Skip to main content
Move the World.
synchronized fireflies

Lead image © AFP Contributor / Getty Images

Despite their simple brains, synchronized fireflies have something to teach us about artificial intelligence. A recent discovery on the insect's amazing light shows could help researchers acquire fresh insight into swarm robotics.

Every year, in late May and early June, people from all over the world visit the Great Smoky Mountains National Park to watch an extraordinary phenomenon, where thousands of male fireflies flicker their abdomens in unison. This coordinated mating display has long been a mystery to scientists. 

"Is it something hard-wired in fireflies that gets them to sync?" University of Colorado Boulder physicist Raphaël Sarfati said, reports Science Alert. "Or is it a little more contextual, maybe based on your environment?"

It turns out, the synchronized fireflies' light displays are even more subtle than scientists realized, and it has to do with the insect's three-dimensional positioning.

To understand how the light show works, the team set up 360 cameras in a wooded area of the national park. They mapped the locations of the flashing insects, while introducing a few new fireflies at a time.

They found that fireflies behave differently when they are alone versus in groups. In turns out, synchronized fireflies "watch" what their neighbors are doing, instead of blinking according to any inherent rhythm. Then they change their blinking pattern to match those around them.

The study, published in the Journal of the Royal Society Interface, describes how to three-dimensionally replicate the synchronized fireflies' flashing and flight patterns — indicating how insects with very simple brains can perform complex, simultaneous tasks. Their work could guide the development of new forms of communication and teamwork in swarm robotics technology. In swarm robotics, multiple robots are interacting with each other and responding to their environment — with a desired collection action.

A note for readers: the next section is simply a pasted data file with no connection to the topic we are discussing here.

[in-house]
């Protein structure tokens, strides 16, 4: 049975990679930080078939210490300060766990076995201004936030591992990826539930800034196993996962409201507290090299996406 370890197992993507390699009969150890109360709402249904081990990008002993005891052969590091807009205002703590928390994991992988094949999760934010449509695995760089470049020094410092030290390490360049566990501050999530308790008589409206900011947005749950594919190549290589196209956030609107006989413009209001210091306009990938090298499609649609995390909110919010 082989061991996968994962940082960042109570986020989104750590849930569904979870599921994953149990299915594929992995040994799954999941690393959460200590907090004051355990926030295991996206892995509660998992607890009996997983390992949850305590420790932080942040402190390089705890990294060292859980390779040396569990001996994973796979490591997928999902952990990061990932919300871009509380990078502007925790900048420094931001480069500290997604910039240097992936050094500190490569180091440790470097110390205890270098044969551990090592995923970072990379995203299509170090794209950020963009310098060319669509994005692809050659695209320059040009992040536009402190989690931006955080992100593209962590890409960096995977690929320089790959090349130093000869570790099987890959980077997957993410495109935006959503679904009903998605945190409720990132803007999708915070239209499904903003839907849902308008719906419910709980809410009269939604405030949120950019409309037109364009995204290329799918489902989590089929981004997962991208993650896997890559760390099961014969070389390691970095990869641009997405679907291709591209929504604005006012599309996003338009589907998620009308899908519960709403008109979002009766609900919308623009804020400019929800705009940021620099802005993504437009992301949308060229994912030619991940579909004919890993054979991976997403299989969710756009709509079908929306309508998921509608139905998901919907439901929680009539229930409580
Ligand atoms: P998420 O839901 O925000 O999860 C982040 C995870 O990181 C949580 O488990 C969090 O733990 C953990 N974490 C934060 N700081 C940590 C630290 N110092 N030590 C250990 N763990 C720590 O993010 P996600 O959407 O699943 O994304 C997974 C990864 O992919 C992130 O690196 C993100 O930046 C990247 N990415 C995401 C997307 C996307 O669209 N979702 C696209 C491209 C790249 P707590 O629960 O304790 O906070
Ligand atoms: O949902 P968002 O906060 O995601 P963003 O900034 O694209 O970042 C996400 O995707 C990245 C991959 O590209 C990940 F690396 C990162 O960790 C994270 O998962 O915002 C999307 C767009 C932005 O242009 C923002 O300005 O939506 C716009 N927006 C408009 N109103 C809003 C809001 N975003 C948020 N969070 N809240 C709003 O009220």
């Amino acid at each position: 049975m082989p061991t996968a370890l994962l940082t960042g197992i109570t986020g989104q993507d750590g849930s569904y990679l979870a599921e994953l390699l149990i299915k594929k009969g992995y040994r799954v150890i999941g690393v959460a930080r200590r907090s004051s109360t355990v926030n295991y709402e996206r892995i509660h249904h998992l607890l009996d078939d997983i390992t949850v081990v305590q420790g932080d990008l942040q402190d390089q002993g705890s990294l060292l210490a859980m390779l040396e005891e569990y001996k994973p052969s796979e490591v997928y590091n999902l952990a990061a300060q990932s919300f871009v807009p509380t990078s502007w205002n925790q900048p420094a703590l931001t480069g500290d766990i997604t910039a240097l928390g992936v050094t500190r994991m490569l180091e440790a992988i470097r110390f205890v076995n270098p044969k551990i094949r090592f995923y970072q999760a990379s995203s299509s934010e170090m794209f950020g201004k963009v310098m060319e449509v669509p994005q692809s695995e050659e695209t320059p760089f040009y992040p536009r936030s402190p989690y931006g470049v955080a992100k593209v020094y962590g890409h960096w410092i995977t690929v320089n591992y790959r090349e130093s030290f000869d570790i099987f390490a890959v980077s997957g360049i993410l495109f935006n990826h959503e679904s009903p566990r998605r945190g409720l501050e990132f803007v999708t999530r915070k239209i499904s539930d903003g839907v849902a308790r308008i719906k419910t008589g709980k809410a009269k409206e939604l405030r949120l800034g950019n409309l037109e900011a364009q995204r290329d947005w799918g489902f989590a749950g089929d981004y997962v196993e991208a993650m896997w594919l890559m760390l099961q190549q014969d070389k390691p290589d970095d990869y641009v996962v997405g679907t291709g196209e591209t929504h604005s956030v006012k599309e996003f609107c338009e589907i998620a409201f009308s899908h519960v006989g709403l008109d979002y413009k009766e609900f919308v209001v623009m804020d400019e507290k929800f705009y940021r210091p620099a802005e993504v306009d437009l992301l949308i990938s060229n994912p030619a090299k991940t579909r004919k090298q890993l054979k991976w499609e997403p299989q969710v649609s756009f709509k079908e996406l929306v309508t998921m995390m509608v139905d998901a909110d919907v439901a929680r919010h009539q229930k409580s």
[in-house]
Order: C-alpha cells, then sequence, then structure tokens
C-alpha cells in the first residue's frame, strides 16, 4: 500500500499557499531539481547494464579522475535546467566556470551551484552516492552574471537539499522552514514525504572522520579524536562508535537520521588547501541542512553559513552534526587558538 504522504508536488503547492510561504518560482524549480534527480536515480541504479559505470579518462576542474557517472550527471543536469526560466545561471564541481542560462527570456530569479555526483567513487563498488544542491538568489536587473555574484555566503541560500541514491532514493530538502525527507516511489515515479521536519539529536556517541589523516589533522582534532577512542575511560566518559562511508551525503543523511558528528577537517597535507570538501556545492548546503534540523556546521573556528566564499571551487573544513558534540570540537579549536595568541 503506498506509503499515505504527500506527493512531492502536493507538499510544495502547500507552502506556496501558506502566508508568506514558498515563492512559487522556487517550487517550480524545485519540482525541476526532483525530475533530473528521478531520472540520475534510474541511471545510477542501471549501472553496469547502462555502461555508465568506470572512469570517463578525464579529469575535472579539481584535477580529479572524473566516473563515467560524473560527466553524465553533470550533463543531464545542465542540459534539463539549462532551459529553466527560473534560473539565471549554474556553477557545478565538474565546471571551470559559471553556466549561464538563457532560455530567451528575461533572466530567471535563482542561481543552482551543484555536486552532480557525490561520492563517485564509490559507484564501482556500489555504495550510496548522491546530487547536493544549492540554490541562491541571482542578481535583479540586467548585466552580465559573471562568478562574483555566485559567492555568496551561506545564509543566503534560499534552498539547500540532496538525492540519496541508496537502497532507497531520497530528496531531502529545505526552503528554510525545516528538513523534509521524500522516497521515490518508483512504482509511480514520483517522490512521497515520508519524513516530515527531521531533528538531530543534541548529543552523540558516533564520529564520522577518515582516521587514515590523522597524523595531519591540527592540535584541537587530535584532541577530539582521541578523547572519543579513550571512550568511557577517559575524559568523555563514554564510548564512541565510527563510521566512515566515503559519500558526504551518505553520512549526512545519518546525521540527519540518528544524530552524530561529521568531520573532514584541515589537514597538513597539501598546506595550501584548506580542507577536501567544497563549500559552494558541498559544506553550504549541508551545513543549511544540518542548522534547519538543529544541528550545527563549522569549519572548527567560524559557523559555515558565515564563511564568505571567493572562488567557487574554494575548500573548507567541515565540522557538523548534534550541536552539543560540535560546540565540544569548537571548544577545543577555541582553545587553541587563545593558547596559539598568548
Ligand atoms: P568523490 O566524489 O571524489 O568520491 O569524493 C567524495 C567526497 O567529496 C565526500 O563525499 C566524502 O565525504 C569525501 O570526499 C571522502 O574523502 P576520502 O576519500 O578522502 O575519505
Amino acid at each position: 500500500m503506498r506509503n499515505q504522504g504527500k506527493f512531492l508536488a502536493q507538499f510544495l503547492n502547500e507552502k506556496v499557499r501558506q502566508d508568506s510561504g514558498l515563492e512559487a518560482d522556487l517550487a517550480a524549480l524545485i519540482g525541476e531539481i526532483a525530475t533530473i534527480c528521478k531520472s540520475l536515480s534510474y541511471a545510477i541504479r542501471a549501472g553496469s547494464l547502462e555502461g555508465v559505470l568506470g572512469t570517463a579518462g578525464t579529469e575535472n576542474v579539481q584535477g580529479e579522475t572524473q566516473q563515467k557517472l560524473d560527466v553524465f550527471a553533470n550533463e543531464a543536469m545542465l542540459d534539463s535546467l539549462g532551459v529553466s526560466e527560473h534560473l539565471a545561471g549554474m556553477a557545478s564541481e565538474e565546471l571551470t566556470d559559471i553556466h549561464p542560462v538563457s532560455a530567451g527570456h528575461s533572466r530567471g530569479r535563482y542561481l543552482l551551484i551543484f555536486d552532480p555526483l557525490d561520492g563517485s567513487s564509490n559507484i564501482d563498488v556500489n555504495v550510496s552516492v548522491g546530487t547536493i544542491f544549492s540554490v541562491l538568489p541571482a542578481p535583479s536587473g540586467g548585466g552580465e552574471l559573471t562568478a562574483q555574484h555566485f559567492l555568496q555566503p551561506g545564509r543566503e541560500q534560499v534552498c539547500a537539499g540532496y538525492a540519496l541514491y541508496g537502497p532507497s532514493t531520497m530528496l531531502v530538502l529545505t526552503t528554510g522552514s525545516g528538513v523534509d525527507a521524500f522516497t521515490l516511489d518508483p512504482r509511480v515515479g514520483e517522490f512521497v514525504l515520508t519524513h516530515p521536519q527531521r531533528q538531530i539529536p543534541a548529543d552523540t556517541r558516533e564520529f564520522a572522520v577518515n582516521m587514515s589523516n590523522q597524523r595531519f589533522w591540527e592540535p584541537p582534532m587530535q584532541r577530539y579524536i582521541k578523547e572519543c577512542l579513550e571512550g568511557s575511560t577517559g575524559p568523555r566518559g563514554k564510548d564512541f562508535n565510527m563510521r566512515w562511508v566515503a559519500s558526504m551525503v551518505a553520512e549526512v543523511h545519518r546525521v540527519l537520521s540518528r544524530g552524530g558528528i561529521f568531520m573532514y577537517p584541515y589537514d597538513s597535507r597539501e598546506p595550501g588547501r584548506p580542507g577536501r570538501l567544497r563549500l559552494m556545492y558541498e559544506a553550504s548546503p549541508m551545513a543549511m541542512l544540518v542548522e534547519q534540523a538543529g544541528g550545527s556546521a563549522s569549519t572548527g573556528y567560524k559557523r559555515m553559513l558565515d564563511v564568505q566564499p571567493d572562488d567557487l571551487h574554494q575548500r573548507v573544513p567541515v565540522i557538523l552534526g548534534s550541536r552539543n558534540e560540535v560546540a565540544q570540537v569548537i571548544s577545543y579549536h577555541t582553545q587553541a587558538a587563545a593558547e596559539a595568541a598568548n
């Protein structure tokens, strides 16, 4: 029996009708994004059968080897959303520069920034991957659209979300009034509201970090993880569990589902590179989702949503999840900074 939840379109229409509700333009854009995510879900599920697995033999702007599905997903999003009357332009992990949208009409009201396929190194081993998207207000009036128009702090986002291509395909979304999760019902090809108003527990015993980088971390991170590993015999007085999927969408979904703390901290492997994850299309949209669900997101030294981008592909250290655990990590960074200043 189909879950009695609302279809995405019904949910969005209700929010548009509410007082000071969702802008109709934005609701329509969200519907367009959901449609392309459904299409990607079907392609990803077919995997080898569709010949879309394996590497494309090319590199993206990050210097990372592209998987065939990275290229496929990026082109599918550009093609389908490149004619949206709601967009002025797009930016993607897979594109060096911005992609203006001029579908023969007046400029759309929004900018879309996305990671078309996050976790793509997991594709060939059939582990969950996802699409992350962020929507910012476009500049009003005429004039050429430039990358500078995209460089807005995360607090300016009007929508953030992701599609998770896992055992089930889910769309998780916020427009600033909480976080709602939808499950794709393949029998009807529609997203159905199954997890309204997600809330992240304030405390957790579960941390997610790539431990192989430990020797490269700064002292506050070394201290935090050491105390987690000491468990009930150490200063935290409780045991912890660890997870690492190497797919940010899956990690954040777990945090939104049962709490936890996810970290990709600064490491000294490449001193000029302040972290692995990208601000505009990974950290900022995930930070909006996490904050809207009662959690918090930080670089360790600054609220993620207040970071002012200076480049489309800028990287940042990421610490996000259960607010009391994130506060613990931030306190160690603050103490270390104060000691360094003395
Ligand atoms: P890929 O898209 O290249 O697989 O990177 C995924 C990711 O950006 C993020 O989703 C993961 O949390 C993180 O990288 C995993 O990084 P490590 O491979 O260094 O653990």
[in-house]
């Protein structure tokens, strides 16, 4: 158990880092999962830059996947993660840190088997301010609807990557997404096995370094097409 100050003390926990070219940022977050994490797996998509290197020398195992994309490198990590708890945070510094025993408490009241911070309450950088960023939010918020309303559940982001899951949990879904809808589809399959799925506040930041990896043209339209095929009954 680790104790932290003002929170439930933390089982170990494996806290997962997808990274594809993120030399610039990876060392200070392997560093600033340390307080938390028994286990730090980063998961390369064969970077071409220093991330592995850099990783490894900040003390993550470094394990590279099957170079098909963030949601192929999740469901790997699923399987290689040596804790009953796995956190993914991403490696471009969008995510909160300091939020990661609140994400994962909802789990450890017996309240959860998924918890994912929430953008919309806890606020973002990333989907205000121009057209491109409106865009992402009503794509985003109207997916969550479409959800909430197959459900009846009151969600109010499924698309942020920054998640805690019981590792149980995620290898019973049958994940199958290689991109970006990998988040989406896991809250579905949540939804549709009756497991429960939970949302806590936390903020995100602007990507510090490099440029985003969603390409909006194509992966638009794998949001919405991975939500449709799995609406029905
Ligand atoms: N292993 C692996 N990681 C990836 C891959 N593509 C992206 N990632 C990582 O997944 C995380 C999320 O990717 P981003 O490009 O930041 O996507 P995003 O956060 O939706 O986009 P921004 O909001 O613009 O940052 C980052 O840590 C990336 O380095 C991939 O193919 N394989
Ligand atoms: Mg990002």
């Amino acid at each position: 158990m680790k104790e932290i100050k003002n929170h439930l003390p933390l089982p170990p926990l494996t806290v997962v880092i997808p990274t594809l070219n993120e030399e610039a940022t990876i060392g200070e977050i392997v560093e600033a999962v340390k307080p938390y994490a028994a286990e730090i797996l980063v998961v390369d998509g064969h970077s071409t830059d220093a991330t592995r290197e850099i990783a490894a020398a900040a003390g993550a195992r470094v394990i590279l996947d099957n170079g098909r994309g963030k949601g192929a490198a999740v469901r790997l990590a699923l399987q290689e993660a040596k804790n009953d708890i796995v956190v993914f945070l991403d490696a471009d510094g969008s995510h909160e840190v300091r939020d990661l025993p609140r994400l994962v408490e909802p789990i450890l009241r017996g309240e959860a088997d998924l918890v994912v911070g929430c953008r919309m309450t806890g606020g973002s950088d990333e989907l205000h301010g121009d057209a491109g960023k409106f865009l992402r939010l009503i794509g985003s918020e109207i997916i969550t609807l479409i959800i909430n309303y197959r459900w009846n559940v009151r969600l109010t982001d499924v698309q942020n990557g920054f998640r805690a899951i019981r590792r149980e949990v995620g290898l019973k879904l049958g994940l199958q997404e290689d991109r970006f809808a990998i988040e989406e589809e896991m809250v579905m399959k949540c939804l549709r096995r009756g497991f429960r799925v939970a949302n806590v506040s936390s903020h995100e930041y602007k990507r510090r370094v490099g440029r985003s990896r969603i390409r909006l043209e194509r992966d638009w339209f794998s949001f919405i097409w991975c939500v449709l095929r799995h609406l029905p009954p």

"If we learn the connection between the microscopic rules that govern the individual firefly and the resulting global behavior of a swarm of fireflies, we can use that insight to design behaviors for robot swarms that require some form of synchronization to carry out a task," Anders Christensen, a professor of bio-inspired robotics at the University of Southern Denmark, told Smithsonian Magazine.

Christensen does not work with Sarfati but said Sarfati's work understanding synchronized fireflies could contribute insight to communication and robustness, two principles of self-organization that drive swarm robotics.

"We can use that insight to design behaviors for robot swarms that require some form of synchronization to carry out a task."

Anders Christensen

Like fireflies, swarm robots need to be able to respond to each other. Even more challenging, synchronized behavior needs to continue when one or a few robots break down. Cracking this problem would allow bio-inspired robots to perform complicated tasks just by relying on each other for cues, rather than being centrally controlled.

There are over 2,000 species of fireflies — which aren't actually flies. In some parts of the country, they are called lightning bugs. But, they aren't true bugs either. They are nocturnal beetles. Unfortunately, many fireflies are facing extinction because of habitat loss, light pollution, and pesticides. Due to coronavirus, the National Park Service canceled the "light show" event at the Great Smoky Mountains National Park, which normally would attract up to 1,000 people.

Despite disappointment among firefly tourists, canceling the event might give the insects a much-needed break. Light pollution — which is closely associated with lots of people — can make it difficult for fireflies to attract mates simply because too much light makes it hard for females to pick up on male signals.